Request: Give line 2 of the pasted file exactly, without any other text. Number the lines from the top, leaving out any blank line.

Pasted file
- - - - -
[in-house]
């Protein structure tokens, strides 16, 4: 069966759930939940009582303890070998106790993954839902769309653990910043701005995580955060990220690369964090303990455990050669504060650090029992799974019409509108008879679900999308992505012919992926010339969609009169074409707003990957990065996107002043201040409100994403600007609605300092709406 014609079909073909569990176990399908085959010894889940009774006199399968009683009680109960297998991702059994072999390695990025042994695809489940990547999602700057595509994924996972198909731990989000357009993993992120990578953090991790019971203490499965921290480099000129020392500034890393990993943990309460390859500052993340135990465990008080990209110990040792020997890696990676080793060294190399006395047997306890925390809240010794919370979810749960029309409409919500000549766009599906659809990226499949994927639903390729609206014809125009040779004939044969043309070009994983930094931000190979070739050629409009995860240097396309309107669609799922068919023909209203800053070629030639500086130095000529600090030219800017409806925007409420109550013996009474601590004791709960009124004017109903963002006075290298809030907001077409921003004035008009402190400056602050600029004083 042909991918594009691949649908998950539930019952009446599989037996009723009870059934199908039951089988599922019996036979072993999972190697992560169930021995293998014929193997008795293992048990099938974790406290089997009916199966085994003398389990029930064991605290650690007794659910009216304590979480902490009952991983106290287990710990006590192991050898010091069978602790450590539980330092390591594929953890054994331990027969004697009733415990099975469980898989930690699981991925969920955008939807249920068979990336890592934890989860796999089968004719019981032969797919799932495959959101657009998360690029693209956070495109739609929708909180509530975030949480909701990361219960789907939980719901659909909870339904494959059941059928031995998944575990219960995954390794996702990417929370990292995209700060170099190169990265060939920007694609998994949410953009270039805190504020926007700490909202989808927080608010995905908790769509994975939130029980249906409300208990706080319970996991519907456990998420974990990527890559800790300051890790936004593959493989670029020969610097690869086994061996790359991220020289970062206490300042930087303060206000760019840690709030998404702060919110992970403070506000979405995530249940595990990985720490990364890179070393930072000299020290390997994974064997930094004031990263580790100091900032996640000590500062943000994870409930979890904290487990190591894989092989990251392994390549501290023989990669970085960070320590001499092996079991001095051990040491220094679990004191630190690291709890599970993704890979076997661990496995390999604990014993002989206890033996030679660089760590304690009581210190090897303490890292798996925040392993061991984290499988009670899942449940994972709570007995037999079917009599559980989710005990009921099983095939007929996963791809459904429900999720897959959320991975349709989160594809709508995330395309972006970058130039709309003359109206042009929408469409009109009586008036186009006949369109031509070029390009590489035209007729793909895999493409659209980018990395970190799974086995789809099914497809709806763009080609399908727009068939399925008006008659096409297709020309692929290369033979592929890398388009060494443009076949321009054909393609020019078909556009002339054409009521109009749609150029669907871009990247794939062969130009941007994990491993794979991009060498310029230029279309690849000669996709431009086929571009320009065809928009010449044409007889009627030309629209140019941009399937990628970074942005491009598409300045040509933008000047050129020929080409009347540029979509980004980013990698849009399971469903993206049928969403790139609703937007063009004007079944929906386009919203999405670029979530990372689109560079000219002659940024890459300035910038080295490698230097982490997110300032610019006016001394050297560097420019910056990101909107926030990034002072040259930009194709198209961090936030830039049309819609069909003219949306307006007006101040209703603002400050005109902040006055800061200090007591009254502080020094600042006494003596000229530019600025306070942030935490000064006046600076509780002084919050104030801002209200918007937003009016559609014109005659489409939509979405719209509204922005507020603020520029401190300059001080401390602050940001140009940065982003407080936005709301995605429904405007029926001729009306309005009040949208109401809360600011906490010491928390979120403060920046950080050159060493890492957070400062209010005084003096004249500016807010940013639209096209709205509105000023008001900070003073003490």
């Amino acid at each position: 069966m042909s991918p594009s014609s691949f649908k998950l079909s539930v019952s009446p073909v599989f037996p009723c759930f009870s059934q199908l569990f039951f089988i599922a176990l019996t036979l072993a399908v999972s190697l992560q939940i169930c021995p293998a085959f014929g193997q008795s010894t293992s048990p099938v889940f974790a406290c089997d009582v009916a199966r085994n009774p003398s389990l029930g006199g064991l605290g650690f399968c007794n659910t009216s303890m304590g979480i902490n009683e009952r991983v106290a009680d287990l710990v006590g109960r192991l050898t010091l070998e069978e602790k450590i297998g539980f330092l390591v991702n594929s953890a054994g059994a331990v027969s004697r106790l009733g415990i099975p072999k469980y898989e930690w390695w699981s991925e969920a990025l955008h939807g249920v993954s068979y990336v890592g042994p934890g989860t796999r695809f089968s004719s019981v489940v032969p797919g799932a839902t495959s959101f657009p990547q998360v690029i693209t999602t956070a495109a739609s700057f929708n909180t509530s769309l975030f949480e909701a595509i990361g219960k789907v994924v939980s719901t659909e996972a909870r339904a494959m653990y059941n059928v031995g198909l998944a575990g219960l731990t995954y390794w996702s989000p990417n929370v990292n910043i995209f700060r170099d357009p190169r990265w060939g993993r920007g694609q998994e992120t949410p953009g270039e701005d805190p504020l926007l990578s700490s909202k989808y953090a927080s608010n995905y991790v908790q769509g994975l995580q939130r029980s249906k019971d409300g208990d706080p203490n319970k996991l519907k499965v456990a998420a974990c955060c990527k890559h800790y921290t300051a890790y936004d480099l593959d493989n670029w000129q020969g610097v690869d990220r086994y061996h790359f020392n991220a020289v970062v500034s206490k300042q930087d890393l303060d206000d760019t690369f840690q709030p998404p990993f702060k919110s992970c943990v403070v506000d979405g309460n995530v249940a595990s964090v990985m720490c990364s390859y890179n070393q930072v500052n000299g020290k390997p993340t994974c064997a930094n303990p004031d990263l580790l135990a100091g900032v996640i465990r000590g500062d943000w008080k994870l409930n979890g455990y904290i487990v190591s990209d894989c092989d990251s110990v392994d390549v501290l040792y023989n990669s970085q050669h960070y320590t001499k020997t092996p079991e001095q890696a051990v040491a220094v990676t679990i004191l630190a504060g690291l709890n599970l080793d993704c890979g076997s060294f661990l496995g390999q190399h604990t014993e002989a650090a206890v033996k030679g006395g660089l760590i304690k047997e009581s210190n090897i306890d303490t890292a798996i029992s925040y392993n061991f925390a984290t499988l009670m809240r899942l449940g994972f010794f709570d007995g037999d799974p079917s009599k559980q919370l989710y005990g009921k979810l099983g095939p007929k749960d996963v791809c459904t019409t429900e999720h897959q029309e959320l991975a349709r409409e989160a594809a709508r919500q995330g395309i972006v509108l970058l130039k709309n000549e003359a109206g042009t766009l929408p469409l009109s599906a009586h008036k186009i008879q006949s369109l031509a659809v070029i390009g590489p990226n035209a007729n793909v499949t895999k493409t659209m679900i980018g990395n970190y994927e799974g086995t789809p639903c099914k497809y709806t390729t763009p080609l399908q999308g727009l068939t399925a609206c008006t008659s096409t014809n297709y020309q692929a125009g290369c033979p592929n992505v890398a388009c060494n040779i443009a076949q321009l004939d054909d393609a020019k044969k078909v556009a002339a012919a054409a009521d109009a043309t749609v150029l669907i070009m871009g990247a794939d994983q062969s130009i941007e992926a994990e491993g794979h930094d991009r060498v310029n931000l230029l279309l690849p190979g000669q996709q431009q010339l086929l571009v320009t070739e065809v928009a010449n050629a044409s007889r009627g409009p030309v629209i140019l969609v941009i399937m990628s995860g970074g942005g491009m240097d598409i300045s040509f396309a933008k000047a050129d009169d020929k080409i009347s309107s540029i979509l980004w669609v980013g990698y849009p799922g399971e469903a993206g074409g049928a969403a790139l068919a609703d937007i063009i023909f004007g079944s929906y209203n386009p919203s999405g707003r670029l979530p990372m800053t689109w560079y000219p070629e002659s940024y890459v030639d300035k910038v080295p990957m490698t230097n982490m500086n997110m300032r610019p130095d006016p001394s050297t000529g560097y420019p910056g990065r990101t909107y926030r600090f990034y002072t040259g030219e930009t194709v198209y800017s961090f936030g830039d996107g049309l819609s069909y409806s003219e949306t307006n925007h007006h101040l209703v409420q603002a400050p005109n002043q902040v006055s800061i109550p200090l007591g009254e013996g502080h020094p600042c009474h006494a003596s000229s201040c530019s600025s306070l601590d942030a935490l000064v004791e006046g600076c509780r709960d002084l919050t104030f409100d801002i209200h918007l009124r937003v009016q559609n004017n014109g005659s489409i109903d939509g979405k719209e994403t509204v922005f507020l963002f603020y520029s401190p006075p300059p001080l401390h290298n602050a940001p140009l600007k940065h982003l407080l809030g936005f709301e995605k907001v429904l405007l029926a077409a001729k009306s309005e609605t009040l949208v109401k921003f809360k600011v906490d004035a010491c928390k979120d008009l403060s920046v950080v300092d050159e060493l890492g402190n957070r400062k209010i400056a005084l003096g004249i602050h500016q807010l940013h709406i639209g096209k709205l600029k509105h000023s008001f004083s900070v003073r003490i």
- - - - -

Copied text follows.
């Protein structure tokens, strides 16, 4: 069966759930939940009582303890070998106790993954839902769309653990910043701005995580955060990220690369964090303990455990050669504060650090029992799974019409509108008879679900999308992505012919992926010339969609009169074409707003990957990065996107002043201040409100994403600007609605300092709406 014609079909073909569990176990399908085959010894889940009774006199399968009683009680109960297998991702059994072999390695990025042994695809489940990547999602700057595509994924996972198909731990989000357009993993992120990578953090991790019971203490499965921290480099000129020392500034890393990993943990309460390859500052993340135990465990008080990209110990040792020997890696990676080793060294190399006395047997306890925390809240010794919370979810749960029309409409919500000549766009599906659809990226499949994927639903390729609206014809125009040779004939044969043309070009994983930094931000190979070739050629409009995860240097396309309107669609799922068919023909209203800053070629030639500086130095000529600090030219800017409806925007409420109550013996009474601590004791709960009124004017109903963002006075290298809030907001077409921003004035008009402190400056602050600029004083 042909991918594009691949649908998950539930019952009446599989037996009723009870059934199908039951089988599922019996036979072993999972190697992560169930021995293998014929193997008795293992048990099938974790406290089997009916199966085994003398389990029930064991605290650690007794659910009216304590979480902490009952991983106290287990710990006590192991050898010091069978602790450590539980330092390591594929953890054994331990027969004697009733415990099975469980898989930690699981991925969920955008939807249920068979990336890592934890989860796999089968004719019981032969797919799932495959959101657009998360690029693209956070495109739609929708909180509530975030949480909701990361219960789907939980719901659909909870339904494959059941059928031995998944575990219960995954390794996702990417929370990292995209700060170099190169990265060939920007694609998994949410953009270039805190504020926007700490909202989808927080608010995905908790769509994975939130029980249906409300208990706080319970996991519907456990998420974990990527890559800790300051890790936004593959493989670029020969610097690869086994061996790359991220020289970062206490300042930087303060206000760019840690709030998404702060919110992970403070506000979405995530249940595990990985720490990364890179070393930072000299020290390997994974064997930094004031990263580790100091900032996640000590500062943000994870409930979890904290487990190591894989092989990251392994390549501290023989990669970085960070320590001499092996079991001095051990040491220094679990004191630190690291709890599970993704890979076997661990496995390999604990014993002989206890033996030679660089760590304690009581210190090897303490890292798996925040392993061991984290499988009670899942449940994972709570007995037999079917009599559980989710005990009921099983095939007929996963791809459904429900999720897959959320991975349709989160594809709508995330395309972006970058130039709309003359109206042009929408469409009109009586008036186009006949369109031509070029390009590489035209007729793909895999493409659209980018990395970190799974086995789809099914497809709806763009080609399908727009068939399925008006008659096409297709020309692929290369033979592929890398388009060494443009076949321009054909393609020019078909556009002339054409009521109009749609150029669907871009990247794939062969130009941007994990491993794979991009060498310029230029279309690849000669996709431009086929571009320009065809928009010449044409007889009627030309629209140019941009399937990628970074942005491009598409300045040509933008000047050129020929080409009347540029979509980004980013990698849009399971469903993206049928969403790139609703937007063009004007079944929906386009919203999405670029979530990372689109560079000219002659940024890459300035910038080295490698230097982490997110300032610019006016001394050297560097420019910056990101909107926030990034002072040259930009194709198209961090936030830039049309819609069909003219949306307006007006101040209703603002400050005109902040006055800061200090007591009254502080020094600042006494003596000229530019600025306070942030935490000064006046600076509780002084919050104030801002209200918007937003009016559609014109005659489409939509979405719209509204922005507020603020520029401190300059001080401390602050940001140009940065982003407080936005709301995605429904405007029926001729009306309005009040949208109401809360600011906490010491928390979120403060920046950080050159060493890492957070400062209010005084003096004249500016807010940013639209096209709205509105000023008001900070003073003490």